I distinctly remember missing the broadcast of the very first episode of He-Man and the Masters of the Universe in the UK; I was out playing with friends while it was on and we were all extremely jealous of the talk in the playground the next day, having not been able to witness what we were told was an absolutely mindblowing cartoon for ourselves. We didn’t make the same mistake again. As with many of the most popular toys of the 80s, my family weren’t able to afford many He-Man action figures – I distinctly remember only ever owning a single one; a customisable creature made up of various pieces called Modulok, who worked for She-Ra’s villain Hordak – but for all of the dismissal we still hear about cartoons such as He-Man and Transformers being little more than toy adverts, to myself and my friends they were so much more.
It’s wonderful to see the makings of the franchise in Power of Grayskull: The Definitive History of He-Man and the Masters of the Universe. It’s a wonderfully detailed look at how the concept was first put together, how it evolved over the years and even how it led to the cartoon and live action movie – as well as how it was rebooted several times, with varying levels of success.
The process of moving from concept to toy line is absolutely fascinating and is something I must admit to knowing little about prior to watching the film, both in terms of how He-Man was created as well as in a more general sense from a toy manufacturer’s perspective. It’s wonderful to see and hear about all of the pieces falling into place and just how much work went into getting everything onto shelves, with an awful lot of designers, artists and marketing people involved at all stages of the process.
Just as interesting was the look at what was, for me, the most important piece of the He-Man franchise: the Filmation animated series, with some compelling looks at the techniques involved in bringing it to life – including the rotoscoping for many of the stock shots that fans of the series are so familiar with. Covering not just He-Man but also the literal sister series, She-Ra, it’s another excellent delve into how these things are put together. I was particularly struck – as a kid who grew up watching both He-Man and She-Ra – by the fact that She-Ra is held in such high regard by both creators and fans; enjoying the female-led She-Ra cartoon wasn’t something you could admit without ridicule back when it first came out, but it was a brilliantly written, well designed and appealingly animated show in its day. It’s sad, however, to see the frustrating hand of censors and general do-gooders exert their influence over the content of the show, being responsible in part for the incredibly cheesy PSA-type announcements by He-Man at the end of each episode, as well as for the directive that She-Ra was not to use her sword to defeat enemies (seriously?).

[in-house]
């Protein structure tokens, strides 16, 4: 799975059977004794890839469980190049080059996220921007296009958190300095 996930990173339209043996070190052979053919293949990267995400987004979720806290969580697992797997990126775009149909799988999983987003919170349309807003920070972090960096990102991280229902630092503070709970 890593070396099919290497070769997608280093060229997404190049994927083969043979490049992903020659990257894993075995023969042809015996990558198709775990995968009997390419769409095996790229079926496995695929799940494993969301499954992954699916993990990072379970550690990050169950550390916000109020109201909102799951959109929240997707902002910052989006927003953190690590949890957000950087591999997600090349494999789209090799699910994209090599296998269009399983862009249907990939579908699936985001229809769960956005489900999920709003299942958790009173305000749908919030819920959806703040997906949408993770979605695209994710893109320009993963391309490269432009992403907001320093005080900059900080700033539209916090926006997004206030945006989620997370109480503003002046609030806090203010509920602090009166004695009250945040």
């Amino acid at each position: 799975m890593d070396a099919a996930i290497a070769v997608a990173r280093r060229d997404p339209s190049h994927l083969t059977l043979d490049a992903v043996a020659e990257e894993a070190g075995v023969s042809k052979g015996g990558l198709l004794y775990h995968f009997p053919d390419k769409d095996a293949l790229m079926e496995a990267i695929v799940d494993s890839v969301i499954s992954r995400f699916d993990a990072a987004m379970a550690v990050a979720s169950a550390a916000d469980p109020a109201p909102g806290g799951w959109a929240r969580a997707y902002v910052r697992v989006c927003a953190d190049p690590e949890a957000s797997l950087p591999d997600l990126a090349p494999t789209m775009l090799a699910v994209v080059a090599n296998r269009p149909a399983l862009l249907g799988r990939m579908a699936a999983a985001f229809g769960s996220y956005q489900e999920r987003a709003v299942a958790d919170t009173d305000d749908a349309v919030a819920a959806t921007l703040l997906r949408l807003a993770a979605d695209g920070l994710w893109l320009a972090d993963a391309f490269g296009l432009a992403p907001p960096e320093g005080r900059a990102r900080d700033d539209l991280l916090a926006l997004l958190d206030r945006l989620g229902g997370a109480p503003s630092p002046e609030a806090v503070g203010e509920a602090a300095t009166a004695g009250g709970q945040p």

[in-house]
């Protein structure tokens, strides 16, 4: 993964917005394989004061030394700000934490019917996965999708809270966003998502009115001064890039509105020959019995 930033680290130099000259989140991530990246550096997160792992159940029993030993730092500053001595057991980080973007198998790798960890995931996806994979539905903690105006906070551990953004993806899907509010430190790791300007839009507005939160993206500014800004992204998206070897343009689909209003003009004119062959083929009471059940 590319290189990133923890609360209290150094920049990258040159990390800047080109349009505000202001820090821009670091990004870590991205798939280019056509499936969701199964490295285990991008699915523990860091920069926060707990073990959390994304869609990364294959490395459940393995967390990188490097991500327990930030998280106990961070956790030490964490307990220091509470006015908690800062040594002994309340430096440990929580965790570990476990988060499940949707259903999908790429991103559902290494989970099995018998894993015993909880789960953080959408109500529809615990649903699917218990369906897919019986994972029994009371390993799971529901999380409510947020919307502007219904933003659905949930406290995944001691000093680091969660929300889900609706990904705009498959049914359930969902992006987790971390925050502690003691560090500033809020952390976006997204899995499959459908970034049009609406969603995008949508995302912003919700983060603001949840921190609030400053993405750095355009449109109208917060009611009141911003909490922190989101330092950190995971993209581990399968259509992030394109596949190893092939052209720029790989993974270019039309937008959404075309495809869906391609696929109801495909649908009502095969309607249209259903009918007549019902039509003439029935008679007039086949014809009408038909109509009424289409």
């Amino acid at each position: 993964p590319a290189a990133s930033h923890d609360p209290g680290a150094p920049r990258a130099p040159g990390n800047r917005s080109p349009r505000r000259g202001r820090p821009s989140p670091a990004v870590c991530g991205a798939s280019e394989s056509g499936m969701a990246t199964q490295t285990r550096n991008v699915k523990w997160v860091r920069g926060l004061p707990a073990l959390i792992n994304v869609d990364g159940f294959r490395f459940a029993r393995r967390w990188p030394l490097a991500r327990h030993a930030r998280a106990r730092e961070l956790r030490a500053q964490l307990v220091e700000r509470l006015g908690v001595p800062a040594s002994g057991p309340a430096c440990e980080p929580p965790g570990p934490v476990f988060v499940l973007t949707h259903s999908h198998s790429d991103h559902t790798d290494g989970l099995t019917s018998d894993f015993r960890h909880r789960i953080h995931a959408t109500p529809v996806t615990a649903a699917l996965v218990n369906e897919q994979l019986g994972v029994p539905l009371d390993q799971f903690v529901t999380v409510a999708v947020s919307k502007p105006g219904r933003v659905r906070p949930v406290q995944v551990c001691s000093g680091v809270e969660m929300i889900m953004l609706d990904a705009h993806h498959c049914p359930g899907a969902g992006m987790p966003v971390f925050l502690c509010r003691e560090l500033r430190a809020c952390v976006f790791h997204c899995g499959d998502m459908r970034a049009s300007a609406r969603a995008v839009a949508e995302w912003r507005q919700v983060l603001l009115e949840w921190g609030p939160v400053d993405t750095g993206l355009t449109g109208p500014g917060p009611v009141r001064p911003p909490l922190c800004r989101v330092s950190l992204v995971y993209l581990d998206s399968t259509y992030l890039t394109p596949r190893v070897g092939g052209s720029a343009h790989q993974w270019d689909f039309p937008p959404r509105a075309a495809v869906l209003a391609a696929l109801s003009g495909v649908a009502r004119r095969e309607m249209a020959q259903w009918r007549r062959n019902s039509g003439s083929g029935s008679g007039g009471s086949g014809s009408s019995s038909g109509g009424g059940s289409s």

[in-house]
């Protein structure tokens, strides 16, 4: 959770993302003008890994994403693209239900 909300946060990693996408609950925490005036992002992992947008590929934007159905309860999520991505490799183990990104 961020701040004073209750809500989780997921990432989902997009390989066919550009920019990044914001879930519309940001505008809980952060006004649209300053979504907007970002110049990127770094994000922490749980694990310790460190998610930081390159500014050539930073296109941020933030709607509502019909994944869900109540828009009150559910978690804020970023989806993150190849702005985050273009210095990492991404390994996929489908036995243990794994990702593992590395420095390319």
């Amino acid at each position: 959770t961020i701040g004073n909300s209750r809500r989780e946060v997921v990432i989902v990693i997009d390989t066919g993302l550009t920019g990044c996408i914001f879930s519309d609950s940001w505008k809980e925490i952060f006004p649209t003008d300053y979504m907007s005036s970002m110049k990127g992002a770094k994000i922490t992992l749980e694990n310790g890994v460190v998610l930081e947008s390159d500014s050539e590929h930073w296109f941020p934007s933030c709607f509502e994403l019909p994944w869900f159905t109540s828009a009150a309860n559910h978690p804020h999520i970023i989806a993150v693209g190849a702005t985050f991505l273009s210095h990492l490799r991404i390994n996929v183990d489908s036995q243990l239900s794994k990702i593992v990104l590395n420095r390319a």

It’s similarly heartbreaking to hear how budget problems led to so much of the Masters of the Universe live action movie being compromised too, though it’s wonderful to hear Dolph Lundgren and Frank Langella – the live action He-Man and Skeletor respectively – speak so fondly of their time shooting the film. It’s a particular delight to hear how much the film means to Frank Langella – a well respected, ‘serious’ actor – as I’d always simply assumed that he’d have seen playing Skeletor as slumming it somewhat. Not so at all; he actually worked really hard to make Skeletor more than just a stereotypical, daft supervillain. Though the effect of that work on Skeletor’s character isn’t entirely evident in the finished movie, it’s generally not up for debate that Langella does give an excellent performance, even buried under the make-up that renders him pretty unrecognisable.
The toy line’s various reboots come under scrutiny, with the slightly desperate-seeming The New Adventures of He-Man line – a more space-bound retooling of the characters – being lamented in many ways as coming too soon after the original saga ceased production, as well as removing the appealing bulkiness of the classic range’s characters.
There have been other, far more successful reboots of the toy lines since then of course, as well as other animated shows and comics that have expanded upon and – in some cases – rejigged the lore that we know and love. So often we put lone authors or auteurs on a pedestal, but an impassioned case is made here for properties such as He-Man that are cobbled together from a huge amount of disparate people and media; just because something is designed literally by committee, it doesn’t mean it’s necessarily a bad thing. Perhaps Power of Grayskull is a film aimed at the kids who grew up with the original toys or cartoon series as a backdrop to their childhood – but there’s so much here, from so many different personalities, that talk about the impact of He-Man on popular culture as well as its rise, fall and rise again (a more recent She-Ra series from Netflix has been incredibly well received both by critics and audiences) that it’s likely to be a fascinating historical document regardless of your familiarity with the source material being discussed. And anything that makes me want to watch the endearingly crap Masters of the Universe live action film again must surely be an unqualified success, right?
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